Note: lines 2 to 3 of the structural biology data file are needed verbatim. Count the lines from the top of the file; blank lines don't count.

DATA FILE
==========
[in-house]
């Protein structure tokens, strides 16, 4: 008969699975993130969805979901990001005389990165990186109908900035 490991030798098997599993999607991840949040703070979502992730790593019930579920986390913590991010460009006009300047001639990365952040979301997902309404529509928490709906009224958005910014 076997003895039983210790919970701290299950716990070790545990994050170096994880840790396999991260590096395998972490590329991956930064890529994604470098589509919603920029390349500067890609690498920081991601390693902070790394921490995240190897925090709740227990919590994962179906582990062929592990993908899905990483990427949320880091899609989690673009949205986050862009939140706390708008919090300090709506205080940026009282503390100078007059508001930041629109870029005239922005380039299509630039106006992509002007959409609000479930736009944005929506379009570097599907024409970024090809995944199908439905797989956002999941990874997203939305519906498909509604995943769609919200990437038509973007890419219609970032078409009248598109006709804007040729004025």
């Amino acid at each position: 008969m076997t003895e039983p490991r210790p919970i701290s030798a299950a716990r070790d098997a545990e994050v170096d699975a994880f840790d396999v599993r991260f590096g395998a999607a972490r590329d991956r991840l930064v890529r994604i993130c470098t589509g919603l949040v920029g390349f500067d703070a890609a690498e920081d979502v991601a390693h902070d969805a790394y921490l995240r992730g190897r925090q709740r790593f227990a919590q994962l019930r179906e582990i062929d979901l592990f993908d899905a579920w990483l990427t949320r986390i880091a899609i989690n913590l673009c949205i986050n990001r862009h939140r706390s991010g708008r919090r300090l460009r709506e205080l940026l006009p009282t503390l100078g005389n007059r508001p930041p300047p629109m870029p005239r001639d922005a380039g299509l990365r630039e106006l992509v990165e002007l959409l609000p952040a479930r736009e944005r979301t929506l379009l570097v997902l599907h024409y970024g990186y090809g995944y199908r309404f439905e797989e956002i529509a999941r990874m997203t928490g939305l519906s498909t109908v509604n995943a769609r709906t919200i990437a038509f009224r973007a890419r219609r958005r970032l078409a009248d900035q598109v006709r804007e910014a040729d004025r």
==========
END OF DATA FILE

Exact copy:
């Protein structure tokens, strides 16, 4: 008969699975993130969805979901990001005389990165990186109908900035 490991030798098997599993999607991840949040703070979502992730790593019930579920986390913590991010460009006009300047001639990365952040979301997902309404529509928490709906009224958005910014 076997003895039983210790919970701290299950716990070790545990994050170096994880840790396999991260590096395998972490590329991956930064890529994604470098589509919603920029390349500067890609690498920081991601390693902070790394921490995240190897925090709740227990919590994962179906582990062929592990993908899905990483990427949320880091899609989690673009949205986050862009939140706390708008919090300090709506205080940026009282503390100078007059508001930041629109870029005239922005380039299509630039106006992509002007959409609000479930736009944005929506379009570097599907024409970024090809995944199908439905797989956002999941990874997203939305519906498909509604995943769609919200990437038509973007890419219609970032078409009248598109006709804007040729004025």
């Amino acid at each position: 008969m076997t003895e039983p490991r210790p919970i701290s030798a299950a716990r070790d098997a545990e994050v170096d699975a994880f840790d396999v599993r991260f590096g395998a999607a972490r590329d991956r991840l930064v890529r994604i993130c470098t589509g919603l949040v920029g390349f500067d703070a890609a690498e920081d979502v991601a390693h902070d969805a790394y921490l995240r992730g190897r925090q709740r790593f227990a919590q994962l019930r179906e582990i062929d979901l592990f993908d899905a579920w990483l990427t949320r986390i880091a899609i989690n913590l673009c949205i986050n990001r862009h939140r706390s991010g708008r919090r300090l460009r709506e205080l940026l006009p009282t503390l100078g005389n007059r508001p930041p300047p629109m870029p005239r001639d922005a380039g299509l990365r630039e106006l992509v990165e002007l959409l609000p952040a479930r736009e944005r979301t929506l379009l570097v997902l599907h024409y970024g990186y090809g995944y199908r309404f439905e797989e956002i529509a999941r990874m997203t928490g939305l519906s498909t109908v509604n995943a769609r709906t919200i990437a038509f009224r973007a890419r219609r958005r970032l078409a009248d900035q598109v006709r804007e910014a040729d004025r």